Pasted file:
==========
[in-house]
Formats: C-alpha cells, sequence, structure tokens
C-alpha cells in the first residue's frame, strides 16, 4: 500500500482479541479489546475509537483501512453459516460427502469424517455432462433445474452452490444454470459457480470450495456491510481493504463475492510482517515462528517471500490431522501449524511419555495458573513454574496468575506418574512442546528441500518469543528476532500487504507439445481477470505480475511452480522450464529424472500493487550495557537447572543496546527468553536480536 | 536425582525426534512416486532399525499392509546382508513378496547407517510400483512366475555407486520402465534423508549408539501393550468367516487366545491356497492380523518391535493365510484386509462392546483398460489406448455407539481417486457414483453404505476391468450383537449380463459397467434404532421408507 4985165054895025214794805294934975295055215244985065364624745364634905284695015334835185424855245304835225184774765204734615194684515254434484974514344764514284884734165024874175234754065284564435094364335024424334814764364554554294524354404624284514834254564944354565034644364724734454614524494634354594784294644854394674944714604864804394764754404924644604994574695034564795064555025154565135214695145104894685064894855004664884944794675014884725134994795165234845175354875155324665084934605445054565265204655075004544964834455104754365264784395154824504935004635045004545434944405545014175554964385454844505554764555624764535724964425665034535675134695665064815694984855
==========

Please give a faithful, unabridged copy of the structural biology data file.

[in-house]
Formats: C-alpha cells, sequence, structure tokens
C-alpha cells in the first residue's frame, strides 16, 4: 500500500482479541479489546475509537483501512453459516460427502469424517455432462433445474452452490444454470459457480470450495456491510481493504463475492510482517515462528517471500490431522501449524511419555495458573513454574496468575506418574512442546528441500518469543528476532500487504507439445481477470505480475511452480522450464529424472500493487550495557537447572543496546527468553536480536 | 536425582525426534512416486532399525499392509546382508513378496547407517510400483512366475555407486520402465534423508549408539501393550468367516487366545491356497492380523518391535493365510484386509462392546483398460489406448455407539481417486457414483453404505476391468450383537449380463459397467434404532421408507 4985165054895025214794805294934975295055215244985065364624745364634905284695015334835185424855245304835225184774765204734615194684515254434484974514344764514284884734165024874175234754065284564435094364335024424334814764364554554294524354404624284514834254564944354565034644364724734454614524494634354594784294644854394674944714604864804394764754404924644604994574695034564795064555025154565135214695145104894685064894855004664884944794675014884725134994795165234845175354875155324665084934605445054565265204655075004544964834455104754365264784395154824504935004635045004545434944405545014175554964385454844505554764555624764535724964425665034535675134695665064815694984855